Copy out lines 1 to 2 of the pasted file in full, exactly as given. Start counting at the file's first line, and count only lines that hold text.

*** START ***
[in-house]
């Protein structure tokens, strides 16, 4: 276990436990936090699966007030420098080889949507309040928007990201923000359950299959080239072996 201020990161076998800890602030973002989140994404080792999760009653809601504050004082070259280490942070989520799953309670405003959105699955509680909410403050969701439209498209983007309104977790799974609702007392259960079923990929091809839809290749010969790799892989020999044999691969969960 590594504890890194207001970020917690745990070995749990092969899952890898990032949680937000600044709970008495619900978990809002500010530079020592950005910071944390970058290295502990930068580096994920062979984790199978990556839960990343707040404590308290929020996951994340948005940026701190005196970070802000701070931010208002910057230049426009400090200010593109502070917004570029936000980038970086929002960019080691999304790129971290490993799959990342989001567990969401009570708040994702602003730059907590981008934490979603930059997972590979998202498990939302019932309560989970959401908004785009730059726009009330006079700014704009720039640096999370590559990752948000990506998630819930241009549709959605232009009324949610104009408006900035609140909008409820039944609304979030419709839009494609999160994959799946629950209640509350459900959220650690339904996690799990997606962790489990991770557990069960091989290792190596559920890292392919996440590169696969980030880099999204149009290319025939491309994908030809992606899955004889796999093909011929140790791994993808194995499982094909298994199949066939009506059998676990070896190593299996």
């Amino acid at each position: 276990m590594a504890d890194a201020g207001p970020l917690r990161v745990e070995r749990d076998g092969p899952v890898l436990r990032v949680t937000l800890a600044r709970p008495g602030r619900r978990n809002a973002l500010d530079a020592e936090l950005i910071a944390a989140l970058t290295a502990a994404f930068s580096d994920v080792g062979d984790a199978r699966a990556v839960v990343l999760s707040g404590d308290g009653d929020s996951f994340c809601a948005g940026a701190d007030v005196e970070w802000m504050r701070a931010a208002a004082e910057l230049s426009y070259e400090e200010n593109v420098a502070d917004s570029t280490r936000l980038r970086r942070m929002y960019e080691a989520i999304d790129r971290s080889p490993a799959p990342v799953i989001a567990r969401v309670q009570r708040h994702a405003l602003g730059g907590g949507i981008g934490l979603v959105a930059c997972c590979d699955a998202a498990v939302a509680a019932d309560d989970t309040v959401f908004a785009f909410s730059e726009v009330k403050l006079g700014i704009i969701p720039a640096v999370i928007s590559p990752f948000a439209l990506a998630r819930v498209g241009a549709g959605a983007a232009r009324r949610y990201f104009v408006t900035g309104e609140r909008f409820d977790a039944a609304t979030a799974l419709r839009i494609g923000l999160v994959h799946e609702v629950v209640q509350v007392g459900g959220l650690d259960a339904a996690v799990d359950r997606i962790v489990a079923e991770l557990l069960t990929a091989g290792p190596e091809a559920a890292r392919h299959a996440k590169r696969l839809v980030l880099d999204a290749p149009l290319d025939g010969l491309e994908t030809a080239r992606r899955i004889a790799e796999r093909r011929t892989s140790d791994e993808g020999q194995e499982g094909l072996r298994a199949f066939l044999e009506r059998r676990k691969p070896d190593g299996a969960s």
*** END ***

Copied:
[in-house]
């Protein structure tokens, strides 16, 4: 276990436990936090699966007030420098080889949507309040928007990201923000359950299959080239072996 201020990161076998800890602030973002989140994404080792999760009653809601504050004082070259280490942070989520799953309670405003959105699955509680909410403050969701439209498209983007309104977790799974609702007392259960079923990929091809839809290749010969790799892989020999044999691969969960 590594504890890194207001970020917690745990070995749990092969899952890898990032949680937000600044709970008495619900978990809002500010530079020592950005910071944390970058290295502990930068580096994920062979984790199978990556839960990343707040404590308290929020996951994340948005940026701190005196970070802000701070931010208002910057230049426009400090200010593109502070917004570029936000980038970086929002960019080691999304790129971290490993799959990342989001567990969401009570708040994702602003730059907590981008934490979603930059997972590979998202498990939302019932309560989970959401908004785009730059726009009330006079700014704009720039640096999370590559990752948000990506998630819930241009549709959605232009009324949610104009408006900035609140909008409820039944609304979030419709839009494609999160994959799946629950209640509350459900959220650690339904996690799990997606962790489990991770557990069960091989290792190596559920890292392919996440590169696969980030880099999204149009290319025939491309994908030809992606899955004889796999093909011929140790791994993808194995499982094909298994199949066939009506059998676990070896190593299996």